`Go on ahead.  I`ll not let you out of my sight.  Go on …` Ian told them.

Following the Cardman`s instructions, the two women tentatively made their way along the precinct, getting nearer to the Cathedral with every hesitant step.  What shall I do if this is all some elaborate hoax?  How will I feel if he`s not there?  How will I cope if she`s changed her mind?  Louisa grappled with her negative thoughts.

 

Then, they were there.  High Cross.  It was smaller than Louisa had envisaged, having prepared, in her mind, the meeting with the stranger on the telephone.

And there he was; standing exactly where he said he would be.  Suddenly, Louisa felt certain that it was all real, after all.  They walked towards him.  He smiled at them.  A genuine smile.  Welcoming.  He greeted them both with an unexpected embrace, as if he had known them for years. 

`Thank you for coming,` he said, enthusiastically.  `I imagine it`s been a tiring journey.`

`Yes.  Where`s Paula?` Louisa surprised herself by her need to dispense with   normal courtesies.  

`Look over there,` the Cardman said, smiling, pointing towards a small confectionery shop.   Paula stood with Michael, watching.  At the Cardman`s wave of a hand, Paula ran into the square and literally threw herself at her mother.  It was all over.  The months of pain and fear were lost in the warmth and love that flowed from mother to youngest daughter; from daughter to mother. 

 

When Paula moved on to hug her sister, Louisa turned to the Cardman.

`Thank you.  You`ve been so kind.  Why have you done this?` she asked.

`Why did God create the world?` the Cardman replied, characteristically with a question.  It was not the answer she expected.  She thought for a moment.  Should she say what she was thinking?  It seemed ungrateful after all this man had done for her.  Yes, she needed to say the words that spoke of the void that had tormented her.  Life, for so long, had been a vast emptiness.  At some place, within herself, she knew why; but it was easier to contend with the common-place – however unfulfilling that was – than to look for something different.  So she said what she honestly thought, `I don`t believe there is a God.`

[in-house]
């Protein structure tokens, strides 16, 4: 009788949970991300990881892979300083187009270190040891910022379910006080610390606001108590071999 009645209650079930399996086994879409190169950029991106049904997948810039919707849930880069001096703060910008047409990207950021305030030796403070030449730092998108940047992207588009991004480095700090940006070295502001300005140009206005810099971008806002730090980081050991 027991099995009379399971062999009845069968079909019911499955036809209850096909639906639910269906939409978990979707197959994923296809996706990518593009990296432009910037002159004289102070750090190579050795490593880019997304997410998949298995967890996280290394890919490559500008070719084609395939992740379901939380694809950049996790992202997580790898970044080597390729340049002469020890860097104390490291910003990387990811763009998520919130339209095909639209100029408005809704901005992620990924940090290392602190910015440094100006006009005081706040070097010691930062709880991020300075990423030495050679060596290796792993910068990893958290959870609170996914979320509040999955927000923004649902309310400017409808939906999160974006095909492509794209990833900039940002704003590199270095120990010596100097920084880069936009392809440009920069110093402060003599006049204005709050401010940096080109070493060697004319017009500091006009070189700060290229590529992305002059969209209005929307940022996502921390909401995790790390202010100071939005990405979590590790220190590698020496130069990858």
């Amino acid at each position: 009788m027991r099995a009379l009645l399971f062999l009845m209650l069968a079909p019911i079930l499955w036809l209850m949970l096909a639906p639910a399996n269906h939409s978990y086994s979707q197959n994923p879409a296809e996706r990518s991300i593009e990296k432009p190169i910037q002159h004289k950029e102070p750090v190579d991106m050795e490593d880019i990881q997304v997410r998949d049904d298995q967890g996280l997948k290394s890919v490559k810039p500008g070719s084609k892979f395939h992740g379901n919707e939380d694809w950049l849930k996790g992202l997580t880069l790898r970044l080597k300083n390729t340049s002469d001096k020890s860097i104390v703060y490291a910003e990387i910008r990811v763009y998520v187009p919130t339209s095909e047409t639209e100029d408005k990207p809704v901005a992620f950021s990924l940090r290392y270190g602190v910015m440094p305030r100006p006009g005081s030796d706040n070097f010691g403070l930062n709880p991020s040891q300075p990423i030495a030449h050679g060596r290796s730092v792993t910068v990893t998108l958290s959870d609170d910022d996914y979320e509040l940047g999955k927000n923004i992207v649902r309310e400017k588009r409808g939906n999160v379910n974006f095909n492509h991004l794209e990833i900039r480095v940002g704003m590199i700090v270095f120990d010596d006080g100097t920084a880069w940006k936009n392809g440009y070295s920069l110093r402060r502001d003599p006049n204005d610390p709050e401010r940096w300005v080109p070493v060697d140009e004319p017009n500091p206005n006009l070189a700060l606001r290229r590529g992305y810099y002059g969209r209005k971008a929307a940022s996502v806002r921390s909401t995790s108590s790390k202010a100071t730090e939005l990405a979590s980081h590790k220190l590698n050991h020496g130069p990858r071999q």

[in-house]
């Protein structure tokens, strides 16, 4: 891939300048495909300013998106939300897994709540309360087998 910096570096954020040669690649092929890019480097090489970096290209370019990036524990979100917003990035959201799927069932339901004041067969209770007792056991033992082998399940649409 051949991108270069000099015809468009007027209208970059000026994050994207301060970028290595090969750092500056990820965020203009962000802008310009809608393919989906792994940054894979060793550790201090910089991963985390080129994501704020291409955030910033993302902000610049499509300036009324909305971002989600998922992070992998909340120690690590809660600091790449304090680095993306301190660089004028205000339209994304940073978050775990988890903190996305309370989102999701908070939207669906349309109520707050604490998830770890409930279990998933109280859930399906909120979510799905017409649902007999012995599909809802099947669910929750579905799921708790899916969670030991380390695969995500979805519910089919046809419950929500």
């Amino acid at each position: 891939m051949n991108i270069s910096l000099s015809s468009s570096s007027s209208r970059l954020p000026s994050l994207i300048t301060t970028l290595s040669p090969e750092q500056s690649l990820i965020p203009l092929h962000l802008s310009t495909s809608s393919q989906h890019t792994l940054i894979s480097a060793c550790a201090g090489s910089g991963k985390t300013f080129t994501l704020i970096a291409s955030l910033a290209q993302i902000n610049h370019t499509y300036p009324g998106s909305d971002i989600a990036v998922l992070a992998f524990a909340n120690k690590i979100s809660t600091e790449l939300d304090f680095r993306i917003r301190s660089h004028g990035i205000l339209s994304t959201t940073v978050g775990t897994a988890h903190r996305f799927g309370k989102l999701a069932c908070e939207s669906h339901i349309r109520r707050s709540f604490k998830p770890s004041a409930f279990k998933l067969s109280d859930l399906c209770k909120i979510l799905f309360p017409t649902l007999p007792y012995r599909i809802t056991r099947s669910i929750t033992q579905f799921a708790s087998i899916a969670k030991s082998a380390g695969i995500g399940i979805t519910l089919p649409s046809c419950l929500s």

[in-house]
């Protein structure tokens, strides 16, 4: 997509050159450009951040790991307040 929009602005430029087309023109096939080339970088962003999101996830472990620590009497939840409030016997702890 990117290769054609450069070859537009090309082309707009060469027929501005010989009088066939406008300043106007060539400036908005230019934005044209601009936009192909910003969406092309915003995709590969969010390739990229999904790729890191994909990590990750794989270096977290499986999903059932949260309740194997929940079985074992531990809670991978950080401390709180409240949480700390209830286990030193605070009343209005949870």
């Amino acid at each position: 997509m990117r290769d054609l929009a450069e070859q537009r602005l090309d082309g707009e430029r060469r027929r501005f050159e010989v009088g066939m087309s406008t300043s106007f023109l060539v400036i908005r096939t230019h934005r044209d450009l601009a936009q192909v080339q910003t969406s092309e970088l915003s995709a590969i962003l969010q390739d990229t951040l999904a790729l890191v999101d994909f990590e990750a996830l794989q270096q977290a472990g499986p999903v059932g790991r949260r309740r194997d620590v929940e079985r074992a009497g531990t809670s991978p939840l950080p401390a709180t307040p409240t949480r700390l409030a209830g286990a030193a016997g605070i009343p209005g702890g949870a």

It was said.  He would not like it; but it had to be said.  And yet, this man appeared not to be shocked.  He just looked sad.  In his thoughts, he was not only facing this good woman from Bradford, but a world of disbelievers; an abyss of disinterest; so many sucked in by the smooth-talking lies of a consumer-led society.  There was always enough money to buy the latest gadget, but never enough interest to steal, even a glimpse, of the word of God. 

He looked at the woman`s face; tired, worn, pale, frightened, haunted, guilty, ashamed.  It cried out to be set free; for something to fill that emptiness; something far greater than she could ever imagine possible. 

And then he looked over her left shoulder and saw Paula being hugged by her sister.  There was no way that Vicki would let her Paula free now that she had her back.  For Vicki, this was a miracle.  She had almost given up hope of ever seeing her kid sister again. 

`Turn around,` the Cardman gently said to Louisa.  `Do you see all that love between your two daughters?`

She smiled.  It was the first smile the Cardman had seen upon her solemn, distrusting face.  `Do you see the love between them?` he repeated.

`Yes.`

`Then … you are seeing God at work.  And He has been working for Paula ever since she arrived here.  She has been protected in the most remarkable way.   In a moment, look to your left and you will see a hooded lad standing at the edge of the square.`  She turned and saw him, and also became aware of the crowd of onlookers.  `His name is Michael,` the Cardman continued, `on the surface he is aggressive and full of empty bravado.  But, beneath that mask, he`s a caring lad.  It is he who needs your thanks, not that he would ever let you near enough to receive them from you.  He used to carry a knife; he threatened people with it.  It kept them at a distance; where he wanted them to be.  That knife was a form of protection.  He used it to protect your Paula.  He would let no one near her; not even himself, if you understand my meaning.  That lad has been like a guardian angel, and Paula is returned to you as pure as she arrived.`

`She wasn`t pure,` Louisa admitted, sadly.  `Her father saw to that.` 

`Yes, I had worked that one out,` the Cardman replied in a whisper. `With your help and Vicki`s, her pain from the past should ease a little, in time.`

`But it will never go away, entirely,` the woman added with a hint of venom as she remembered the man she once called `husband`; remembered, too, the God whom she blamed.

`Thank you so very much,` she said, looking the Cardman fully in the eyes.  `I wish I could find a way to adequately repay you for your kindness.`

`You can,` he replied.  `Think about what you said to me regarding God.  And remember the love you have witnessed, here, this afternoon.  For God so loves the world.  Try and believe that, if you can. The reality is here before your eyes.`

 

And then she was gone, taking her two daughters with her.  She came with one and returned with both.  One had been lost, but now was found.